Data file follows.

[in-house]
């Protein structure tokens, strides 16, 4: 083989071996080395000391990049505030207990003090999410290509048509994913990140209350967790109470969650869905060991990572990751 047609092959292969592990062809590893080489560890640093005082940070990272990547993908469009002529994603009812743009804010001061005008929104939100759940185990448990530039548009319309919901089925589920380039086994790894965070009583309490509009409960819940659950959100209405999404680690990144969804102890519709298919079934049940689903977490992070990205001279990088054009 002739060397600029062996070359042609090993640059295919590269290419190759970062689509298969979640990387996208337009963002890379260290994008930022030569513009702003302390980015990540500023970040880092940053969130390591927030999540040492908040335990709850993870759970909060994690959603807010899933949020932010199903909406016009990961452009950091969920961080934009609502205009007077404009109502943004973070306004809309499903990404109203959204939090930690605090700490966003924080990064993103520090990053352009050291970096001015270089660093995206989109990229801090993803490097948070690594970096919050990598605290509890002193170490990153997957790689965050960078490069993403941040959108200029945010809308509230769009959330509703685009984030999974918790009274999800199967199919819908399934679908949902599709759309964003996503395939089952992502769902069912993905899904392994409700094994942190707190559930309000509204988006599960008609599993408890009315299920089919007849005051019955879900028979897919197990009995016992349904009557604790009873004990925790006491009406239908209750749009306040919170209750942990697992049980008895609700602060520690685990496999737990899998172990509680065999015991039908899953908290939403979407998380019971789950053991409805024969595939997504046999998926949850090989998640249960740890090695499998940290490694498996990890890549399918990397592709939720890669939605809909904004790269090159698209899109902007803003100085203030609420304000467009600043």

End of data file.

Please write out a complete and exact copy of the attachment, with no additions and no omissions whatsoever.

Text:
[in-house]
């Protein structure tokens, strides 16, 4: 083989071996080395000391990049505030207990003090999410290509048509994913990140209350967790109470969650869905060991990572990751 047609092959292969592990062809590893080489560890640093005082940070990272990547993908469009002529994603009812743009804010001061005008929104939100759940185990448990530039548009319309919901089925589920380039086994790894965070009583309490509009409960819940659950959100209405999404680690990144969804102890519709298919079934049940689903977490992070990205001279990088054009 002739060397600029062996070359042609090993640059295919590269290419190759970062689509298969979640990387996208337009963002890379260290994008930022030569513009702003302390980015990540500023970040880092940053969130390591927030999540040492908040335990709850993870759970909060994690959603807010899933949020932010199903909406016009990961452009950091969920961080934009609502205009007077404009109502943004973070306004809309499903990404109203959204939090930690605090700490966003924080990064993103520090990053352009050291970096001015270089660093995206989109990229801090993803490097948070690594970096919050990598605290509890002193170490990153997957790689965050960078490069993403941040959108200029945010809308509230769009959330509703685009984030999974918790009274999800199967199919819908399934679908949902599709759309964003996503395939089952992502769902069912993905899904392994409700094994942190707190559930309000509204988006599960008609599993408890009315299920089919007849005051019955879900028979897919197990009995016992349904009557604790009873004990925790006491009406239908209750749009306040919170209750942990697992049980008895609700602060520690685990496999737990899998172990509680065999015991039908899953908290939403979407998380019971789950053991409805024969595939997504046999998926949850090989998640249960740890090695499998940290490694498996990890890549399918990397592709939720890669939605809909904004790269090159698209899109902007803003100085203030609420304000467009600043």